Mary falls quickly into depression as she realizes that she has murdered three people. Stopping for a break outside, Mary shoots herself with a pistol she was carrying, prompting the group to panic. Discovering that she still has a pulse, they rush to an abandoned hospital, looking for help. The group splits up, and Gordo hears a chaotic radio transmission. The group eventually find a doctor hidden behind a curtain. They call for his help, only to discover that he is a zombie. After firing shots into his torso, they realize the only way to put an end to him is to shoot him in the head. After killing him, an undead nurse starts to stumble towards them. After losing its eyes due to Debra zapping her head with a defibrillator, Gordo puts an end to her by shooting her in the head too.

Running out of battery power for the camera, Jason opts to stay with a comatose Mary while it charges. He hears Debra screaming, but remains where he is, not wanting to leave his camera. Debra comes back, with another video camera in hand, and lectures Jason about his documentation being more important than their lives. Mary suddenly groans as she begins to turn into a zombie. The professor confiscates the pistol from Gordo's hands and kills Mary. On their way out of the hospital, a zombie patient bites Gordo in the arm before Elliot stabs the patient in the head with an IV pole.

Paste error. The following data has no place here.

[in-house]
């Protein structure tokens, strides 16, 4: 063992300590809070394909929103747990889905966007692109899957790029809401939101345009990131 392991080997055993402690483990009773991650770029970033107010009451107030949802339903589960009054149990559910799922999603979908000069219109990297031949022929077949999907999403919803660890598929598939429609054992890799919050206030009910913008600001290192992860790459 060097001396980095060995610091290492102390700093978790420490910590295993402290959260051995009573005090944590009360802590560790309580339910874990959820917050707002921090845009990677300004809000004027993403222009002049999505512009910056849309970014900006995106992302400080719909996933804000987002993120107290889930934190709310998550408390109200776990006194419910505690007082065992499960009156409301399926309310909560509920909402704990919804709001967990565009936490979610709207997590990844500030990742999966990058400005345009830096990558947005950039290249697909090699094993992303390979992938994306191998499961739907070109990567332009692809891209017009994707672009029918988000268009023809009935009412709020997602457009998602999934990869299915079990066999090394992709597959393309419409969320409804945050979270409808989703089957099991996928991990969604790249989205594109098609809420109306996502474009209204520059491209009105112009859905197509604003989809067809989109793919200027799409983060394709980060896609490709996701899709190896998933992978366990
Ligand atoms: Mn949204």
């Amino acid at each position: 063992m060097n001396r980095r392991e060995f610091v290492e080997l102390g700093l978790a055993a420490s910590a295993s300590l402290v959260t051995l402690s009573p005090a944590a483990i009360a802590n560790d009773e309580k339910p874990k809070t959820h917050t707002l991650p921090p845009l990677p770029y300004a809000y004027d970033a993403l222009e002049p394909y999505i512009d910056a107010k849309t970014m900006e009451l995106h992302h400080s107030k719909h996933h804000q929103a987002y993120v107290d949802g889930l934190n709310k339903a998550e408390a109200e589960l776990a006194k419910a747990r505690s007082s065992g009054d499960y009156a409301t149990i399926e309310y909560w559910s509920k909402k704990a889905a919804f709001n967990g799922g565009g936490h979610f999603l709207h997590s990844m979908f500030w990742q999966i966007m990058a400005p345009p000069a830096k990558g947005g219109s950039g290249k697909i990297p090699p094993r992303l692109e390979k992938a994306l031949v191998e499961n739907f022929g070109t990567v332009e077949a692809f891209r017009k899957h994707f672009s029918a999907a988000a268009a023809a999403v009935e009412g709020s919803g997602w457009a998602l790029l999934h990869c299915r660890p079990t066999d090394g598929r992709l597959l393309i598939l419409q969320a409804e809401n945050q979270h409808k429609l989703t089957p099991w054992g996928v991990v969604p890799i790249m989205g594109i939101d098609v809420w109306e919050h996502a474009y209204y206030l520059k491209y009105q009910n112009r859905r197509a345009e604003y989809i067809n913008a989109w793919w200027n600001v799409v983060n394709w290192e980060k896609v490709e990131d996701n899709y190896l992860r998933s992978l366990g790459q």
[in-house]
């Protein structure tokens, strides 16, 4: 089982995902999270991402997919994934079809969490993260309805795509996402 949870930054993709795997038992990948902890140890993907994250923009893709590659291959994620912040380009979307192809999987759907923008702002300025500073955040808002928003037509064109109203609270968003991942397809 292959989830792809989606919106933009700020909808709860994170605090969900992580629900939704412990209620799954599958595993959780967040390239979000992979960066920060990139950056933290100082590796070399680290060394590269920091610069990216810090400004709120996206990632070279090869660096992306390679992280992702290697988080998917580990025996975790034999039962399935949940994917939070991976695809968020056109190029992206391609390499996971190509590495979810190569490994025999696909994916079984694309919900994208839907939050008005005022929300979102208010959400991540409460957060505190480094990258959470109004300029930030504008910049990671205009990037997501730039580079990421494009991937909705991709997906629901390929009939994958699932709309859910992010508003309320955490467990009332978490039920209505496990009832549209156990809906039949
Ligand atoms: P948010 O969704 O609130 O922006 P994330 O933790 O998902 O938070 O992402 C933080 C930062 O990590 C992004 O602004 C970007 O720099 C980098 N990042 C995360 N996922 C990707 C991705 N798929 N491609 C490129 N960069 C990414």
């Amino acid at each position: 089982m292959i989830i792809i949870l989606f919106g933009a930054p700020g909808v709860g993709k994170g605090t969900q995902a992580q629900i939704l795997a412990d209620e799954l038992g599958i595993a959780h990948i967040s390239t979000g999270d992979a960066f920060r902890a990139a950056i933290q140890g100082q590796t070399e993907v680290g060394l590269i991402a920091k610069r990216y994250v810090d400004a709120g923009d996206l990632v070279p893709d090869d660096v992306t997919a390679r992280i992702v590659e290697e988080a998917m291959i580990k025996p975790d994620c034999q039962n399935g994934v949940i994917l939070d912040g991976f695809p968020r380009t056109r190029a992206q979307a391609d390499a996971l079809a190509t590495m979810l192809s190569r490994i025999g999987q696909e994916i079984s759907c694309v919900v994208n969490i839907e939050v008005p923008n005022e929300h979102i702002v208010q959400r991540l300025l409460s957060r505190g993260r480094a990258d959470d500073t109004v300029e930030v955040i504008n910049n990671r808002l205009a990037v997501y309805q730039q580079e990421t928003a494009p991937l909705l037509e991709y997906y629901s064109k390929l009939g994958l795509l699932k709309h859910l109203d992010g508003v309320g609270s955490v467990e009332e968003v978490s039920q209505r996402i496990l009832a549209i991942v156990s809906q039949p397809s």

A few hours later it is dawn. The group bury Mary, and Gordo is dead. Tony prepares to shoot him, but Tracy stops him, pleading for him to wait and see whether he will turn. Gordo then does wake up as a zombie, and Tracy kills her boyfriend herself. They get on the road again, only to have the caravan break down due to a broken fuel line. They find a barn and its deaf owner, Samuel, an Amish man. After repairing the fuel line, the group prepares to leave. But several zombies appear from out of nowhere and attack. Samuel is bitten and stabs himself in the head with a scythe, thus killing the zombie behind him in the process.

Another few hours later, the group encounters a band of rugged African-American survivors who have stocked a fortified warehouse with supplies. Jason uploads the footage he has shot so far on the Internet, and gets 72,000 message replies within eight minutes from around the world. Debra receives a text message on her cell phone from her little brother, claiming they are safe and heading home. Just before leaving, Ridley calls Jason via webcam and invites him over to his mansion in Philadelphia saying that he and Francine are safe. The group gathers some supplies from the warehouse after Tony kills a zombie and proving his worth to the rugged survivors.